This piece originally appeared on the Microsoft Bay Area blog.
As we celebrate Black History Month, it’s important for us to lift up the accomplishments of Black people in this country – including in the tech industry – and to present these stories to everyone in the community. Yet, as we ponder this history, we can’t look away from the ways in which institutional discrimination and bias continue to pose a roadblock to true equity in the tech industry – and across American society.
The past year has made this painfully clear, with the loss of far too many Black lives – including many young people. These deaths are not disconnected from inequity in tech, as they are happening in the same communities and in the same places where many purport to want to create change.
In other words, we have to do more, and we must do better. It’s not enough for companies to fund STEM programs today, or even commit to hiring more Black programmers in the future, we must also account for the long shadow of historic imbalance. Education alone can’t solve the culture crisis in Silicon Valley, as there are few pathways for Black people to rise in tech – especially women – even if they have the “right” resume. A recent study by digitalundivided found that “Only 12 Black women led startups have raised $1MM or more in outside funding since 2012,” while “the average FAILED startup raises $1.3MM in venture funding.”
So in addition to bringing technology to schools with large populations of students of color, or funding non-profits working to close the STEM education gap, those at the top have to make an effort to assess their own internal systems – Who gets hired? Who makes more money? What are we doing to account for own biases? – and their positioning within the communities in which they work. How is a company impacting the Black community around it – what is its economic, environmental, and social footprint?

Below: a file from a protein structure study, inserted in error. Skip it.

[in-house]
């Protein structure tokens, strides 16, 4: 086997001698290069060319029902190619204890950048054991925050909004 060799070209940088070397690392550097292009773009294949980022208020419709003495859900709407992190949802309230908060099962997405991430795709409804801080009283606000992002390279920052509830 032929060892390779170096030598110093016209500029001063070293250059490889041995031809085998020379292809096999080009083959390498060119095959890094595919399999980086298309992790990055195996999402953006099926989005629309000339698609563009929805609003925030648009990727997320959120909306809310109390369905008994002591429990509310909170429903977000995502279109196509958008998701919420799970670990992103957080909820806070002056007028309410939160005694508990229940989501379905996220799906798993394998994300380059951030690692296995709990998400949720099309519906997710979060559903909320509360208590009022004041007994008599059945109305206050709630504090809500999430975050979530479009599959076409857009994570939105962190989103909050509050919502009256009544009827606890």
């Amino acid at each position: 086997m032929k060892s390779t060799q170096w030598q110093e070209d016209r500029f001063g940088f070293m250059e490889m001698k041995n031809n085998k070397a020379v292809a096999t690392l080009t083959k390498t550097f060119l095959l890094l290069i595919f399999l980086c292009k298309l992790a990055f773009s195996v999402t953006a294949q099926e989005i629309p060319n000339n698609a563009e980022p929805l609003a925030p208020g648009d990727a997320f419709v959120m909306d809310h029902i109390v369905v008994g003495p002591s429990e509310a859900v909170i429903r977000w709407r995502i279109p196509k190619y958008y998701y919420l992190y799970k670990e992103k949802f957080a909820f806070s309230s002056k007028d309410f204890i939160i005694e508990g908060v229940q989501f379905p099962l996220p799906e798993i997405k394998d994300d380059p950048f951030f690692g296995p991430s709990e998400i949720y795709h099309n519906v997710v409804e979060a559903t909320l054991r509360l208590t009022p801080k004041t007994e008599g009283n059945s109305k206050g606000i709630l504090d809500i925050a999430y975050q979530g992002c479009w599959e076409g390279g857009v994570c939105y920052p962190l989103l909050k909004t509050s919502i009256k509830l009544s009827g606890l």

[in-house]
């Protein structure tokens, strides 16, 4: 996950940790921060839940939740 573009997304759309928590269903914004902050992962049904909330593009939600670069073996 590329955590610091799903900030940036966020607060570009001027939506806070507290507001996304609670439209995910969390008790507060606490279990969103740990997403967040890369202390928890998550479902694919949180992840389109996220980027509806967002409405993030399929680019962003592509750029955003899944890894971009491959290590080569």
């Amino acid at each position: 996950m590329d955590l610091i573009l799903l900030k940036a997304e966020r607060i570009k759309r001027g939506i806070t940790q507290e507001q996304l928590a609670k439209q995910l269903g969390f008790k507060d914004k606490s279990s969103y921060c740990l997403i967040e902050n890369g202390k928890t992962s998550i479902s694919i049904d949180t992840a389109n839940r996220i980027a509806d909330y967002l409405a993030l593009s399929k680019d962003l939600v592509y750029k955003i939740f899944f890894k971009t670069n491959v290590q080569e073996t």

In our hometown of Oakland, where the community is being confronted by an influx of tech companies and tech money, it’s especially important that we not forget history, and how Black communities have been pushed out of so many American cities and displaced by waves of “innovation” before.
The upside is that tech – as a community committed to fostering new ideas – can be a part of the solution. Specifically by bringing a wider diversity of voices together to solve problems, we can create an opportunity for new perspectives, knowledge, and possibilities to emerge. Because truly innovative ideas should make our world more inclusive, not less.
By investing in young people of color, as well as in local small businesses, Hack the Hood hopes to create opportunities for the people who live here to take part in the change that is happening around them. During our 6-week bootcamp participants build free websites for local businesses, while also learning to see themselves as entrepreneurs and change-makers in their community. They leave with a toolbox of skills, confidence, and ideas that equip them to flourish in whatever industry they choose.
But are the industries ready for these young people? Are they ready to make space for them? We invite you to have this conversation at your office, in the context of that history of inequity, and to determine what steps you’re willing to take to create real pathways for change.
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